Reprinted from a Los Angeles Times OpEd by Hilary Hallet on April 24, 2021.
“For most of a century, women have been written out of the history of Hollywood,” writes Hilary Hallet in The Los Angeles Times. “That likely won’t change at Sunday night’s Academy Awards. Mank and its 10 Oscar nominations — the most of any film — will make sure of that.
“With Mank as the measure, the mythmaking about Hollywood’s origins appears to be staying the course as a story written and directed by men. Hailed by critics as a ‘hard-hitting’ look at the studio system’s golden age, the film about screenwriter Herman Mankiewicz’s legendary role in writing Citizen Kane creaks under the weight of its historically inaccurate cliches.
“Mank’s early Hollywood is strictly an old boys club. Here men with outsized talent, ambition and ego battle over the industry’s political and artistic future. Marion Davies — the platinum-blond actress and long-term consort of media tycoon William Randolph Hearst, the inspiration for Citizen Kane — appears to be the only woman with actual work to do in the movies.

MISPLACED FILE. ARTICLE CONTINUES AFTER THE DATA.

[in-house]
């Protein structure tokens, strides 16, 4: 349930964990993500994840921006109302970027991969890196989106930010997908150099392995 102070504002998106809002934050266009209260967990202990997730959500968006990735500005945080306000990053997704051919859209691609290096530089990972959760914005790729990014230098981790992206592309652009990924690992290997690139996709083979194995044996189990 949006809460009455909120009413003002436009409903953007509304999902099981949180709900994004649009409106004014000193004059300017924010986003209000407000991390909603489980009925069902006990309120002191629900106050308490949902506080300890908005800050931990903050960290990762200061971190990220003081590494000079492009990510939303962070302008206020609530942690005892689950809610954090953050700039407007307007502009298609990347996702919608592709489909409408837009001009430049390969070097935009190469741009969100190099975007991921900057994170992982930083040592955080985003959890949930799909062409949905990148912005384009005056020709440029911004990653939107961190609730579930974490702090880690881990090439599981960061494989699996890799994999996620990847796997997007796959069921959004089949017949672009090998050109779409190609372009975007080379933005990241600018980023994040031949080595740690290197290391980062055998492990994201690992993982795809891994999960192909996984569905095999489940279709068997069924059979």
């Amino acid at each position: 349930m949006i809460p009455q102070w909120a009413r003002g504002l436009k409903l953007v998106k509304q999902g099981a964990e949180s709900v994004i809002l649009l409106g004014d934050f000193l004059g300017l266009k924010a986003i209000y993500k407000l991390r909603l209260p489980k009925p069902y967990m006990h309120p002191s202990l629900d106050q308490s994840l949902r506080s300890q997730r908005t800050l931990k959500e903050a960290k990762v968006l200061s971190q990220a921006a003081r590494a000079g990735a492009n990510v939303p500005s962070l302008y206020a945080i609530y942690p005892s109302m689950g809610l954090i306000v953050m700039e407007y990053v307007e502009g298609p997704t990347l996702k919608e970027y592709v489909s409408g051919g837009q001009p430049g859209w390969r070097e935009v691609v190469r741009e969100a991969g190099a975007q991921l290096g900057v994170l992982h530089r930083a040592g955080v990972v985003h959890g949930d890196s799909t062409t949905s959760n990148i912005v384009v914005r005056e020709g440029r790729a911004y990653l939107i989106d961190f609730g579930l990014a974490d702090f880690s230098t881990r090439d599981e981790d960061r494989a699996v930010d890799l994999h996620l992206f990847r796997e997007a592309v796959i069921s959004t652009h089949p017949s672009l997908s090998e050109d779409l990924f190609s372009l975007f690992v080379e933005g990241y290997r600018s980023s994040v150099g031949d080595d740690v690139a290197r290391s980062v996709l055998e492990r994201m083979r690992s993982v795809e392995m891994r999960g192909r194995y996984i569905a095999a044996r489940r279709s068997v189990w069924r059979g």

“And in casting Gary Oldman as Mankiewicz and the decades-younger Amanda Seyfried as Davies, the film reproduces a stock situation first made famous in the 1930s by men such as Mank in which a young blond, smarter than she looks, watches while much-older men call the shots. In real life, Mankiewicz and Davies were born the same year. …